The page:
Reviews provided by RottenTomatoes
Where Seven seemed to radiate diabolical evil, Saw just radiates idiocy.
Robert K. Elder,
Saw is a nasty, nasty piece of business. And I mean that in the nicest possible way.
Los Angeles Times:
Saw carelessly underscores its own shaky narrative at every turn with its mid-budget hokiness.
Neither a deep, psychological thriller nor a mindless slasher flick, this is one skillfully made, if admittedly superficial, creepout.
A sick, twisted, deliriously entertaining horror thriller that rivals The Texas Chainsaw Massacre for sheer, relentless intensity.
New York Post:
There are a few cheap thrills, but not enough to make sitting through the senseless plot even remotely worthwhile.
New York Observer:
The gore is relentless and in your face, and if you grew up glued to the old Universal fright flicks like I did, you won't want to miss a minute of the mayhem.
Ebert & Roeper:
Saw has art-house ambitions, but it's nothing but a glorified snuff film. I despised this movie.
So over the top that even the recruited audience of non-critics at my screening began to howl.
Though dumber than a box of rocks, Saw forges ahead with the kind of conviction and energy that will keep bad-cinema junkies sitting bolt upright.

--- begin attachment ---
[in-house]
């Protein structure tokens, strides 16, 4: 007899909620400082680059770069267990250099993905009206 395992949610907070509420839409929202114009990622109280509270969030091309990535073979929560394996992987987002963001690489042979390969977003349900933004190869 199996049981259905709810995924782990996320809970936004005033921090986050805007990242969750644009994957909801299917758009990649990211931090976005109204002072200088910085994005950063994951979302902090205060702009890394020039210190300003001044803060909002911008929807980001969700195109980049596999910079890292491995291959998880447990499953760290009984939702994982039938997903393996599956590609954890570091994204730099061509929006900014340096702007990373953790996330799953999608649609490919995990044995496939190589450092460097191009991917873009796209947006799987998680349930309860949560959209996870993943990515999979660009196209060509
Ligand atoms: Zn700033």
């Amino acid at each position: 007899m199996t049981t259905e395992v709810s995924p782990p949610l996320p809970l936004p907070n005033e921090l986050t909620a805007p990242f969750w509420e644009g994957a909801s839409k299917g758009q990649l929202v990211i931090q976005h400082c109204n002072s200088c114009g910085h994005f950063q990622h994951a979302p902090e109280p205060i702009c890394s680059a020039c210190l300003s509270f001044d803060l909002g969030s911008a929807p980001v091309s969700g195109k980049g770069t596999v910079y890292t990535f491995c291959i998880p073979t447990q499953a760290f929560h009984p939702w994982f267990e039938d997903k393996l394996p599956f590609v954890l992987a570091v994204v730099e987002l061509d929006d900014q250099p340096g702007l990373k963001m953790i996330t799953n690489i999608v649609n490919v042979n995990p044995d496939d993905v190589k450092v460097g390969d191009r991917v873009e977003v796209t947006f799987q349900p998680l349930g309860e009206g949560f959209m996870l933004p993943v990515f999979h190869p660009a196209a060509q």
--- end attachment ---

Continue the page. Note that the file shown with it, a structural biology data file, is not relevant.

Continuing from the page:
Saw often resembles the ghastliest editions yet of Fear Factor and Survivor and features some of the grodiest direction this side of Project Greenlight.
Saw boasts an undeniably original premise and clever plot machinations that lift it several notches above the usual slasher film level.
A gruesome blast of psychological horror that is so giddily pumped up with nasty hormones, you can't help but dissolve into laughter at the same time as you are hiding your eyes.
Saw is a lesson in the redemptive power of a clever ending, how five minutes of inspiration can compensate for an hour and a half of mediocrity.
New York Times:
James Wan's sadistic, Halloween-ready gore fest suggests a reality television competition like Fear Factor, carried to the nth degree of cruelty.
On the strength of a grippingly original concept and 90 strong minutes of building action, Saw gets a recommendation, but only if you like this kind of thing.
An efficiently made thriller, cheerfully gruesome, and finally not quite worth the ordeal it puts us through.
An ingenious machine for inducing terror, rage, and paralyzing unease.
Globe and Mail:
The film is so convoluted and full of garbled loose ends you can feel the different script drafts battling it out for attention on screen.
A strenuously morbid assembly of deranged-genius- serial-killer movie conventions cribbed from just about every popular post-Hannibal Lecter movie imaginable.
Why see Saw? Because it has teeth and it cuts to the bone.
How such a cruelly empty and infantile movie got made is mystery enough. More puzzling is why Cary Elwes, Danny Glover and Monica Potter would sign on as co-stars.
There are cheaply effective if unoriginal scares. Filmmakers bring a certain verve to such moments; but building atmosphere and suspense is well beyond them. Ditto handling actors.
James Wan's Saw starts off incomprehensibly, turns nasty in a hurry, and ultimately induces numb exhaustion.
The Internet film geeks are salivating over this one. But humans who live above ground, including horror fans, will find themselves only fitfully entertained and more consistently appalled.